In a recent opinion, the Seventh Circuit held that a plaintiff who claimed she was discriminated against on the basis of her sexual orientation had failed to state a claim under Title VII, reaffirming the Seventh Circuit’s stance that sexual orientation is not a protected classification. However, Judge Rovner’s opinion presents a more nuanced opinion than the Court has taken on the issue in the past, acknowledging logical difficulties in the state of the law.

The plaintiff was a former community college employee who claimed she was denied full-time employment and promotions because of her sexual orientation. She did not claim sex discrimination, which is currently a popular route to bring a Title VII claim of sexual orientation discrimination, and one that has been endorsed by the Equal Employment Opportunity Commission (“EEOC”). The Northern District of Indiana granted the community college’s motion to dismiss, and the Seventh Circuit affirmed on the basis that Title VII does not include sexual orientation as a protected class. Judge Rovner summarized previous Seventh Circuit case law on the subject and stated that the Court was bound by its precedent for several reasons.

Judge Rovner continued, addressing a recent EEOC opinion holding that sexual orientation discrimination is sex discrimination barred by Title VII and criticizing courts such as the Seventh Circuit. Judge Rovner’s opinion recognized the EEOC’s Price Waterhouse v. Hopkins argument that mannerisms associated with gender can lead to a sex discrimination claim and she addressed different circuit courts’ muddled and often conflicting views on whether and how to separate claims regarding gender norms from those about sexual orientation:

And so for the last quarter century since Price Waterhouse, courts have been haphazardly, and with limited success, trying to figure out how to draw the line between gender norm discrimination, which can form the basis of a legal claim under Price Waterhouse’s interpretation of Title VII, and sexual orientation discrimination, which is not cognizable under Title VII.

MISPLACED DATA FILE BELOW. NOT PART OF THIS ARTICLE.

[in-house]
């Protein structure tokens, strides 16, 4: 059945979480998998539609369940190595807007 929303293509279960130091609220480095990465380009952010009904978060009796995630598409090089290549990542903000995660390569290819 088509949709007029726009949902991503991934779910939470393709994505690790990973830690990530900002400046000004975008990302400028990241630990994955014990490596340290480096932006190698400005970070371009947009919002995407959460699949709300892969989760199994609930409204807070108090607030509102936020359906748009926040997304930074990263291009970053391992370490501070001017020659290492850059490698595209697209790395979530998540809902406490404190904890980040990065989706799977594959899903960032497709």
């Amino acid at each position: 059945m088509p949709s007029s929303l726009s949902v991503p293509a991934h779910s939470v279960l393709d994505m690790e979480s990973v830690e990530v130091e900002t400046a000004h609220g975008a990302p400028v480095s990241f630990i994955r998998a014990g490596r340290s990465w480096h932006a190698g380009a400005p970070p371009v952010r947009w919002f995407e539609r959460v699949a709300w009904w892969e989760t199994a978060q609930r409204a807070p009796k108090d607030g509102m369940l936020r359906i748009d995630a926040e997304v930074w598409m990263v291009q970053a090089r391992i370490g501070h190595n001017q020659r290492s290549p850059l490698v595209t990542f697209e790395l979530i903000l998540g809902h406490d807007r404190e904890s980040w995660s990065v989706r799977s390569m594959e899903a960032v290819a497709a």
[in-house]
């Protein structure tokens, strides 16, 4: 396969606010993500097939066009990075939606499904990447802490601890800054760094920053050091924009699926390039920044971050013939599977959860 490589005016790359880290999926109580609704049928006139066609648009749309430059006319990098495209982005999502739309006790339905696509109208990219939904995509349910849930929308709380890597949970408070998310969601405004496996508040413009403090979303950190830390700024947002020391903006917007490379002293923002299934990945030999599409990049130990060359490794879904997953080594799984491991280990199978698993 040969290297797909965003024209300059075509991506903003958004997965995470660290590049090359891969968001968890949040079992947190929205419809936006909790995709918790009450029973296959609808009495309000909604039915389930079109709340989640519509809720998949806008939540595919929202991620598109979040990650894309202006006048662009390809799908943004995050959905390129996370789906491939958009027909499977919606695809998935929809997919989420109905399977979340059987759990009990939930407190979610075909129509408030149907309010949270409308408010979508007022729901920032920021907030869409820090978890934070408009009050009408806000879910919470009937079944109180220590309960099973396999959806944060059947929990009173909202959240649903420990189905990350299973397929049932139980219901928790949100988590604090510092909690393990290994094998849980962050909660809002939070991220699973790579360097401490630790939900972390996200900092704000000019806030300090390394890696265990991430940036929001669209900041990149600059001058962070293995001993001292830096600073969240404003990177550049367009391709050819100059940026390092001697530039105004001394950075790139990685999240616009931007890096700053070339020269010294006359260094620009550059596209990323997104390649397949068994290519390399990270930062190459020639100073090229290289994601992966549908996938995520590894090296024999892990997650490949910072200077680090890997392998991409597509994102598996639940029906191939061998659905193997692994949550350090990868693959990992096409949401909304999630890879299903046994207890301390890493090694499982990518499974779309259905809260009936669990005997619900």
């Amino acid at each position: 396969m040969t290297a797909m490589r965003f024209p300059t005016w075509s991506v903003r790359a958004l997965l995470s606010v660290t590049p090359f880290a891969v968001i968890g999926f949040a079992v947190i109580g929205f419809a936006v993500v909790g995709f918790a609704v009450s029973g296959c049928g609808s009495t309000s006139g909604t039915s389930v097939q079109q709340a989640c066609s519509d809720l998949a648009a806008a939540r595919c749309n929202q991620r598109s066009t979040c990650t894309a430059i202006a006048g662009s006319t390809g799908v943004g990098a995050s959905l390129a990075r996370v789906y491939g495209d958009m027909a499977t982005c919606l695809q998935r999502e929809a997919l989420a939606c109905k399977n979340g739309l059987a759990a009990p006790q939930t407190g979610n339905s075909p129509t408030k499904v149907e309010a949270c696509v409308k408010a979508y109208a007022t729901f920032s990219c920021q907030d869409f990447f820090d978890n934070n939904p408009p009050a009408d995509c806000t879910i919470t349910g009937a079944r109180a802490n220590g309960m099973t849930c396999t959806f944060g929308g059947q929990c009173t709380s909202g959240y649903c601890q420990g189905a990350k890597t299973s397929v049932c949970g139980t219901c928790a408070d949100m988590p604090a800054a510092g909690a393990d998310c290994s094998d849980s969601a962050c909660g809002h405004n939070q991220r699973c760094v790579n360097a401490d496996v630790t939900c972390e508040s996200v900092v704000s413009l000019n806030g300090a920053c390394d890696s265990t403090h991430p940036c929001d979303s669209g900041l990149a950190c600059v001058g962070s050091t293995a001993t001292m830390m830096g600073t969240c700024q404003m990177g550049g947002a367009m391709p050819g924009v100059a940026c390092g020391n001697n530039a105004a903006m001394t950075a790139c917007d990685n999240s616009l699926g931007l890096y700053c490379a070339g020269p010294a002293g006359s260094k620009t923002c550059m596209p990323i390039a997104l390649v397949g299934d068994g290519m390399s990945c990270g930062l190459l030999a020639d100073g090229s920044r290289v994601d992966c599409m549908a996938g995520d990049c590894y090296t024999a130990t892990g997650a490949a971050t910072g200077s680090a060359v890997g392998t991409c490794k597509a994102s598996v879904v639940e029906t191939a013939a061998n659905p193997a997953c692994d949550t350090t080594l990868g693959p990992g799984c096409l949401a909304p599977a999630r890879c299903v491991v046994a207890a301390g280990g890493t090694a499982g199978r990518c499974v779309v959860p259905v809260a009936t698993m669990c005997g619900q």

Although Judge Rovner opined that the distinction between gender discrimination and sexual orientation discrimination is often trivial and can vary dramatically from case to case, the Court held that the Seventh Circuit would continue to make the distinction:

Although it seems likely that most of the causes of discrimination based on sexual orientation ultimately stem from employers’ and co-workers’ discomfort with a lesbian woman’s or a gay man’s failure to abide by gender norms, we cannot say that it must be so in all cases. Therefore we cannot conclude that the two must necessarily be coextensive unless or until either the legislature or the Supreme Court says it is so.

Judge Rovner went on to discuss other theories by which sexual orientation could potentially be a protected class, but stated that both Congress and the Supreme Court have had repeated opportunities to change the law and to cover sexual orientation and they have repeatedly declined to do so.

While previous Seventh Circuit panels have ruled rather summarily that sexual orientation claims fail because sexual orientation is not a protected class, Judge Rovner’s opinion was more nuanced. It is noteworthy that the plaintiff in this case plainly alleged sexual orientation discrimination and did not alternatively allege sex discrimination.

The case is Hively v. Ivy Tech Community College, Case Number 15-1720.